[A Canada Border Services Agency officer watches during a tour of the Infield Terminal at Toronto Pearson International Airport on Dec. 8, 2015. REUTERS/Mark Blinch]
Knorr Caldo de Pollo soup mix may just be the most expensive food item Raymond Kolochuk has ever had to pay for.
The St. Catharines, Ont., man was vacationing in Mexico two years ago and brought back a small tub of the powdered chicken soup mix that he just loved.
But when he arrived back at Toronto Pearson International Airport in March 2014, the Canada Border Services Agency (CBSA) withheld his luggage that contained the soup mix.
The next day he received a phone call from the agency telling him his luggage was still in customs and that the soup mix he brought home was against regulations.
According to the CBSA, Kolochuk violated section 40 of the Health of Animals Regulations. The section outlines that it is prohibited for people to import an animal byproduct, manure or a thing containing an animal byproduct into Canada.
Kolochuk was given two options: either pay $400 to get his things back or he could contest it. But if he contested and lost, he would have to pay $800.
He was surprised by the penalty, to say the least.
“We don’t live too far from the border and we’ve done our groceries in the (United States) many times,” Kolochuk told Yahoo Canada News. “Not once did we ever have a problem. They’ve never asked us what kind of groceries we bought or anything. It just seems like overkill. Why not just give me a warning and take it away?”
Thinking he had a shot at winning his case, Kolochuk decided to contest it.
“I thought I had a chance because I had no idea that this product was a violation,” Kolochuk said. “The instructions on what you can and cannot bring in are not always clear or specific so I thought this wouldn’t be a problem because it was only powder.”
So after fighting several months for a date, a hearing was finally set for March 1 at the Canada Agricultural Review Tribunal, where Kolochuk would argue his case against the CBSA and the Minister of Public Safety and Emergency Preparedness.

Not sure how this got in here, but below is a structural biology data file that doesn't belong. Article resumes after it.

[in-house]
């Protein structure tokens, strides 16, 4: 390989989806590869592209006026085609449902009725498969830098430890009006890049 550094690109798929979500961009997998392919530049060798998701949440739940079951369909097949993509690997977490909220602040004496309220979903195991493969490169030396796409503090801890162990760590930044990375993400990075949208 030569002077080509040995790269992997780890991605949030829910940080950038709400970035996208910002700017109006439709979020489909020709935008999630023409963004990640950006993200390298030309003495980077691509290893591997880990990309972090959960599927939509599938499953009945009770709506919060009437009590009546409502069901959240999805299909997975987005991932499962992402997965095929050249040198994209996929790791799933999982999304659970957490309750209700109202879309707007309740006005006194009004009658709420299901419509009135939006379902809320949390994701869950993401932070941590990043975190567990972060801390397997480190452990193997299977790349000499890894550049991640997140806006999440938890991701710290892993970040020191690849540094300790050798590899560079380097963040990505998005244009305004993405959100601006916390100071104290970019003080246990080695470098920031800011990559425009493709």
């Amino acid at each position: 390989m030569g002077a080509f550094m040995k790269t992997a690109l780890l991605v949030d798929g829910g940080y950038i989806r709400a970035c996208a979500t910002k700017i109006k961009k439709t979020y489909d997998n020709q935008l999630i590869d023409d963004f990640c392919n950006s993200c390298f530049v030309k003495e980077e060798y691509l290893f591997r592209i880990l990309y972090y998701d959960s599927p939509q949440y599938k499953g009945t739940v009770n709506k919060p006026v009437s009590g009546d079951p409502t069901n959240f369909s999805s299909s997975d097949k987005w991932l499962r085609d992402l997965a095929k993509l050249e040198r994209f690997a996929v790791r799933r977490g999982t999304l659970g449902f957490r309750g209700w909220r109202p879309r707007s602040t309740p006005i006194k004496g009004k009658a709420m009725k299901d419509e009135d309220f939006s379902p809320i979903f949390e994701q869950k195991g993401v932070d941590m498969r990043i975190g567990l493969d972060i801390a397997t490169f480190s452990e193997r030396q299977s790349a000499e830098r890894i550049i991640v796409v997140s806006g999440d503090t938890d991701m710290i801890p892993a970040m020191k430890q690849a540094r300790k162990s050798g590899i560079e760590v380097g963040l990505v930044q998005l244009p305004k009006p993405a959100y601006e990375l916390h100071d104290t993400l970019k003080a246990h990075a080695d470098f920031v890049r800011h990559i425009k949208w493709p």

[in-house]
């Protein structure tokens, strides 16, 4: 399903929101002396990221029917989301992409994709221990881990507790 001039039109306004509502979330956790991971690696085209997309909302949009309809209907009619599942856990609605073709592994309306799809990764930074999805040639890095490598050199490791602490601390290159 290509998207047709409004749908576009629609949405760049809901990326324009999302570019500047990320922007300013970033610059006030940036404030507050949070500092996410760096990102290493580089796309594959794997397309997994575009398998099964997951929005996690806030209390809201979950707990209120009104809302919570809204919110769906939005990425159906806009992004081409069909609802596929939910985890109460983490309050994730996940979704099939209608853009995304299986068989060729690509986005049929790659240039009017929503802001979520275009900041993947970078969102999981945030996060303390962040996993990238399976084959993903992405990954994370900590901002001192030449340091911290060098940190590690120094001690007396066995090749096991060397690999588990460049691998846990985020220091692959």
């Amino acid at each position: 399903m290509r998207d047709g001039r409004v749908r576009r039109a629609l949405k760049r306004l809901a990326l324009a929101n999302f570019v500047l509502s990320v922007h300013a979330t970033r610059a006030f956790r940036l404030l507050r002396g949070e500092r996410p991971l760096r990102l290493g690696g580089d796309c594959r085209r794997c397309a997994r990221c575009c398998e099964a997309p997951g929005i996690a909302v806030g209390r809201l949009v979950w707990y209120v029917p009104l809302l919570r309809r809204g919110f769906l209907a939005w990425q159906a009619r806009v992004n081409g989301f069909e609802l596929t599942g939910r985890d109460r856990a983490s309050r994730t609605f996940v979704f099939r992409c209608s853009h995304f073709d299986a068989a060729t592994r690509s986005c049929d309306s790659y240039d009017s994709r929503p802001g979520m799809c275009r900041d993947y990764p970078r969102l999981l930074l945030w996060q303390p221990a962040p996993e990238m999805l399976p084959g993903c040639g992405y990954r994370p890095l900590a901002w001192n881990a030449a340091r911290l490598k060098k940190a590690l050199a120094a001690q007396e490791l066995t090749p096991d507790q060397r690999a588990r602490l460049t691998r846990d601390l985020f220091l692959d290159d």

The only problem was Kolochuk was out of the country for three months when hearing notices were sent to his home.
And because he was not there to argue his case, Kolochuk was ordered to pay the $800 within the 30 days following the hearing.
According to the tribunal’s decision, the violation is not a criminal offence.
The document also says Kolochuk has the option to apply to the Ministry of Agriculture and Agri-Food in five years to have the violation removed from his records.
“This wasn’t firearms or drugs or even fresh fruit, vegetables or meat,” Kolochuk said. “It seemed like an overreaction and overkill on their part. I don’t know what happened here or if someone was having a bad day but I’m flabbergasted.”
The CBSA told Yahoo Canada News in an email that several containers of undeclared chicken soup mix were seized from Kolochuk’s luggage.
“Many travellers are unaware that all food products must be declared to CBSA Border Services Officers and certain food products can introduce harmful pests, viruses and diseases to Canada,” the agendy said. “When undeclared food products are found, they are seized and the traveller may have to pay a penalty. If a traveller is unsure whether a good is allowed, they should declare the item to an officer.”
Kolochuk has decided to appeal the tribunal’s decision and will be filing papers at the Federal Court of Appeal.